Posts Categorized: Prizes

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2018 BLB Prize Twitter Contest #IRBlueLight

The 2018 Blue Light Books Prize for a story collection is open until February 9! For this winter’s Twitter contest, we’re asking you to feature the prize’s namesake. In 280 characters or less, write a story that includes a blue light. Maybe it’s a set piece, maybe it’s the main character, maybe it’s the hinge on which the whole daring narrative turns. That’s up to you. Be sure to hashtag your story with #IRBlueLight. Entries are due by Friday, January 26.

Example Tweets:

  • That morning the sun rose blue, dousing the town in an aquarium glow. While our parents watched the weather report and fretted, we embraced our new roles, and flopped on our bellies like beached fish. #IRBlueLight
  • When I’m in new groups–for a job, a class, whatever–& that superpower question that always comes up comes up, I just stare at the light bulbs overhead, change them white to blue. At this rate, I’ll end up in a room with somebody who can change them back. #IRBlueLight

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Interview with 2018 Blue Light Books Prize Judge: Samrat Upadhyay

The 2018 Blue Light Books Prize for an outstanding story collection is open until February 9. In this interview, final prize judge Samrat Upadhyay discusses writing politics, madness, and what he expects from a powerful short story collection.

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Samrat Upadhyay is the author of the short story collections Arresting God in Kathmandu (Houghton Mifflin, 2001), The Royal Ghosts (Houghton Mifflin, 2006), and Mad Country (Soho Press)and the novels The Guru of Love (Houghton Mifflin, 2003), Buddha’s Orphans (Houghton Mifflin Harcourt 2010), and The City Son (Soho Press 2014). Upadhyay has also co-edited the anthology Secret Places: New Writing from Nepal (University of Hawai’i Press). His honors include a Whiting Writers’ Award, an Asian American Literary Award, and the Society of Midland Authors Book Award. He teaches in the MFA program at Indiana University – Bloomington.

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2017 Fiction Prize Twitter Contest: #SpookyIR

The 2017 Fiction Prize is in full swing! We’re getting submissions of short stories from all over, and now it’s your turn to give something a little shorter a try. Instead of the 8,000 word limit, what about 140 characters? For this fall’s Twitter contest, we at Indiana Review are asking you to take a special interest in our DEADline of October 31st.

Are you dressing up this Halloween? Share your costume with us! But share it by using your costume as a character in a tweet-sized spooky story. Be sure to hashtag your story with #SpookyIR. Entries are due by Wednesday, October 18, 10 AM EST.

Example Tweets:

  • A growl sounded from around the corner. Slowly, surely, it crept to me: Doge. It spoke. “Much scare. Wow. Such Halloween.” #SpookyIR
    • (I’m going as the doge meme for Halloween)
  • With a trembling hand, I reach up to touch my cheek, but pull away when I feel blood oozing down my hand. Carrie makeup is messy. #SpookyIR
  • Wind howled through the dark alley, chilling me to my core. Marilyn Monroe had a hard job, I thought as I pushed my skirt down. #SpookyIR

One lucky (and clever) winner will receive a free entry into our 2017 Fiction Prize and an IR Prize Pack. Our favorite runner-ups will also receive IR Prize packs and, most importantly,will achieve eternal glory in our blog posts and on our Twitter page.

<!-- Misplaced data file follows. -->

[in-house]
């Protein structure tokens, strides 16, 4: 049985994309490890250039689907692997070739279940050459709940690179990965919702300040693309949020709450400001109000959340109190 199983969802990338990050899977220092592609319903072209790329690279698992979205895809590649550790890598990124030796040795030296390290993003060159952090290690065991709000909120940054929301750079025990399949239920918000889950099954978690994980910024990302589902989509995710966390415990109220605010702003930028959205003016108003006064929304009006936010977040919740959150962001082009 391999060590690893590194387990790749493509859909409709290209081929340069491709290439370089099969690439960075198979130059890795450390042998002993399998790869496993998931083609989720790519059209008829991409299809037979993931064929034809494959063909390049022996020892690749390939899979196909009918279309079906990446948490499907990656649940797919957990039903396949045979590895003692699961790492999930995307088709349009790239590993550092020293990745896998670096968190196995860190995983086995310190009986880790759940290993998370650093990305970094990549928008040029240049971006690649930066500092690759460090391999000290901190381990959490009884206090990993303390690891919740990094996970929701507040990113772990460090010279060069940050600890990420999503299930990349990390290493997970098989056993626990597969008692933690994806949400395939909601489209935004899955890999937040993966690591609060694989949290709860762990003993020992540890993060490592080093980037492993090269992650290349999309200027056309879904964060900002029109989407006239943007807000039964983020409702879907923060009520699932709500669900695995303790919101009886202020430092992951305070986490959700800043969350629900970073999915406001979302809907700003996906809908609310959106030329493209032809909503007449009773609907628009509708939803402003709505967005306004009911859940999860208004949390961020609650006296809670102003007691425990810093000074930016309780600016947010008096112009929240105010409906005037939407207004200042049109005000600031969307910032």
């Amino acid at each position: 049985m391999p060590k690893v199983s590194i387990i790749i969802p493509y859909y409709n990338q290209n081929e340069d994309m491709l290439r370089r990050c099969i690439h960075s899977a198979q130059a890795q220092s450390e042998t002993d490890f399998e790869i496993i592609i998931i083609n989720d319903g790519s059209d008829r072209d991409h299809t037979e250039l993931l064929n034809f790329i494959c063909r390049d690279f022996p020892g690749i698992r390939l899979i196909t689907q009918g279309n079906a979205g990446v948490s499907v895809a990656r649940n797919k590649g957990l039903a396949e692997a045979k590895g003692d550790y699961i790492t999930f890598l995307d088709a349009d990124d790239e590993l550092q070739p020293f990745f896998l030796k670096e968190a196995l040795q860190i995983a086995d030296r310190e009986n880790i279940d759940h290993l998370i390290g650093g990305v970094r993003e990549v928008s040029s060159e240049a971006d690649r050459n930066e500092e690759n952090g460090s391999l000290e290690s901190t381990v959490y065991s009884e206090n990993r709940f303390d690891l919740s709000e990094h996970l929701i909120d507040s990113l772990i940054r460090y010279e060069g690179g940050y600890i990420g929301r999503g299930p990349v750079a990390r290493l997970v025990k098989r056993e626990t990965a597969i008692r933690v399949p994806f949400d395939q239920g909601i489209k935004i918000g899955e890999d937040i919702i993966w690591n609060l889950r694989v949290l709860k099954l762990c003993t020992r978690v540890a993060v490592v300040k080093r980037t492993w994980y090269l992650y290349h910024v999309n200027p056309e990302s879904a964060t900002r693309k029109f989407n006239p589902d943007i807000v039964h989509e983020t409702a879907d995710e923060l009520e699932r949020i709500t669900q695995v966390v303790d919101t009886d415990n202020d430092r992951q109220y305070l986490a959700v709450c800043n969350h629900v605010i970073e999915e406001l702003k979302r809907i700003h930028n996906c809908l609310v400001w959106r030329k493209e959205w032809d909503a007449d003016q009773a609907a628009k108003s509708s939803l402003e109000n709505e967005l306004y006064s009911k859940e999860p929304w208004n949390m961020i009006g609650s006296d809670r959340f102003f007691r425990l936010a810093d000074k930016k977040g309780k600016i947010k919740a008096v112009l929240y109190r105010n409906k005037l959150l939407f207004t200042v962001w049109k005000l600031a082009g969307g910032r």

Send shivers down our spines, and don’t forget to showcase your talents further by entering the Fiction Prize by October 31!

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Interview with Kimberly King Parsons: 2016 Fiction Prize Winner

 The 2017 Fiction Prize is open September 1 through October 31! In this interview, the 2016 Fiction Prize winner, Kimberly King Parsons, discusses the real/surreal divide of “Nothing Before Something,” writerly obsessions, and advice to those submitting pieces for this year’s Fiction Prize.

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Fiction by Kimberly King Parsons has been published or is forthcoming in Best Small Fictions 2017, No Tokens, New South, Black Warrior Review, Ninth Letter, Kenyon Review, and elsewhere. Her literary criticism has appeared in Bookforum, Time Out New York, Fanzine, and elsewhere. She was the winner of the 2016 Indiana Review Fiction Prize, placed second in the Joyland Open Border Fiction Prize, and was runner-up in the 2017 Kenyon Review Short Fiction Contest. Find her at kimberlykingparsons.com

 

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Interview with 2017 Fiction Prize Judge Caitlin Horrocks

The 2017 Fiction Prize is open September 1 through October 31! In this interview, prize judge Caitlin Horrocks discusses “Sleep,” bad habits, momentum, the pitfalls of research, and what she looks for in submissions.

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Caitlin Horrocks is the author of the story collection This Is Not Your City, a New York Times Book Review Editor’s Choice and a Barnes and Noble Discover Great New Writers selection. Her stories and essays appear in The New Yorker, The Best American Short Stories, The PEN/O. Henry Prize Stories, The Pushcart Prize, The Paris Review, The Atlantic, Tin House, One Story, and other journals and anthologies. Her awards include the Plimpton Prize and fellowships to the Bread Loaf Writers’ Conference and the MacDowell Colony. She is the fiction editor of The Kenyon Review and teaches at Grand Valley State University, and occasionally in the MFA Program for Writers at Warren Wilson College. She is at work on a novel and a second story collection, both forthcoming from Little, Brown. She lives in Grand Rapids, Michigan, with the writer W. Todd Kaneko.

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